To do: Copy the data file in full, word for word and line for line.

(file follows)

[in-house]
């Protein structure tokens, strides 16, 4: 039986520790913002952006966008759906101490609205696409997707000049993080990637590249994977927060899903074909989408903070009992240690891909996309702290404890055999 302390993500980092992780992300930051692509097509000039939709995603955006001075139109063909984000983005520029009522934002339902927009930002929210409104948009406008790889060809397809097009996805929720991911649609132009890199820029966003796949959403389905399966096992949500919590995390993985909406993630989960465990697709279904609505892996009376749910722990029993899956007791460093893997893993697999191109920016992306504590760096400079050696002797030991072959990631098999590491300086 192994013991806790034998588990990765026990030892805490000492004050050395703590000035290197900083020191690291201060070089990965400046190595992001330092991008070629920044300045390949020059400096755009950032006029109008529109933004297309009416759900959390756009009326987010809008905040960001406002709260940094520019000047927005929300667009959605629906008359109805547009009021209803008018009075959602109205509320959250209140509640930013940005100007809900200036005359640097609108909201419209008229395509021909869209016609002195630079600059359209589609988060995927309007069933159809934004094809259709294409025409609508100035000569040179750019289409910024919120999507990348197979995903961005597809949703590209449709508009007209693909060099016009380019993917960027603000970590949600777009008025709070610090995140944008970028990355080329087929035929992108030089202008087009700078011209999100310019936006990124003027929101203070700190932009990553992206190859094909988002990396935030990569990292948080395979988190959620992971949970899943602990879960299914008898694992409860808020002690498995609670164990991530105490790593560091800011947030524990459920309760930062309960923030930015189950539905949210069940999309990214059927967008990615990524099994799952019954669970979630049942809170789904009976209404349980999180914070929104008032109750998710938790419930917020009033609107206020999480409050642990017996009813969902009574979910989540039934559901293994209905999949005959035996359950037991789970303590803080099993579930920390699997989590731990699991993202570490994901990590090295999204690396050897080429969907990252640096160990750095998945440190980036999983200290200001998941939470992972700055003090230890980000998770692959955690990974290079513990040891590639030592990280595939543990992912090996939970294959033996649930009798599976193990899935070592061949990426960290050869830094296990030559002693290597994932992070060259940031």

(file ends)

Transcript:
[in-house]
């Protein structure tokens, strides 16, 4: 039986520790913002952006966008759906101490609205696409997707000049993080990637590249994977927060899903074909989408903070009992240690891909996309702290404890055999 302390993500980092992780992300930051692509097509000039939709995603955006001075139109063909984000983005520029009522934002339902927009930002929210409104948009406008790889060809397809097009996805929720991911649609132009890199820029966003796949959403389905399966096992949500919590995390993985909406993630989960465990697709279904609505892996009376749910722990029993899956007791460093893997893993697999191109920016992306504590760096400079050696002797030991072959990631098999590491300086 192994013991806790034998588990990765026990030892805490000492004050050395703590000035290197900083020191690291201060070089990965400046190595992001330092991008070629920044300045390949020059400096755009950032006029109008529109933004297309009416759900959390756009009326987010809008905040960001406002709260940094520019000047927005929300667009959605629906008359109805547009009021209803008018009075959602109205509320959250209140509640930013940005100007809900200036005359640097609108909201419209008229395509021909869209016609002195630079600059359209589609988060995927309007069933159809934004094809259709294409025409609508100035000569040179750019289409910024919120999507990348197979995903961005597809949703590209449709508009007209693909060099016009380019993917960027603000970590949600777009008025709070610090995140944008970028990355080329087929035929992108030089202008087009700078011209999100310019936006990124003027929101203070700190932009990553992206190859094909988002990396935030990569990292948080395979988190959620992971949970899943602990879960299914008898694992409860808020002690498995609670164990991530105490790593560091800011947030524990459920309760930062309960923030930015189950539905949210069940999309990214059927967008990615990524099994799952019954669970979630049942809170789904009976209404349980999180914070929104008032109750998710938790419930917020009033609107206020999480409050642990017996009813969902009574979910989540039934559901293994209905999949005959035996359950037991789970303590803080099993579930920390699997989590731990699991993202570490994901990590090295999204690396050897080429969907990252640096160990750095998945440190980036999983200290200001998941939470992972700055003090230890980000998770692959955690990974290079513990040891590639030592990280595939543990992912090996939970294959033996649930009798599976193990899935070592061949990426960290050869830094296990030559002693290597994932992070060259940031």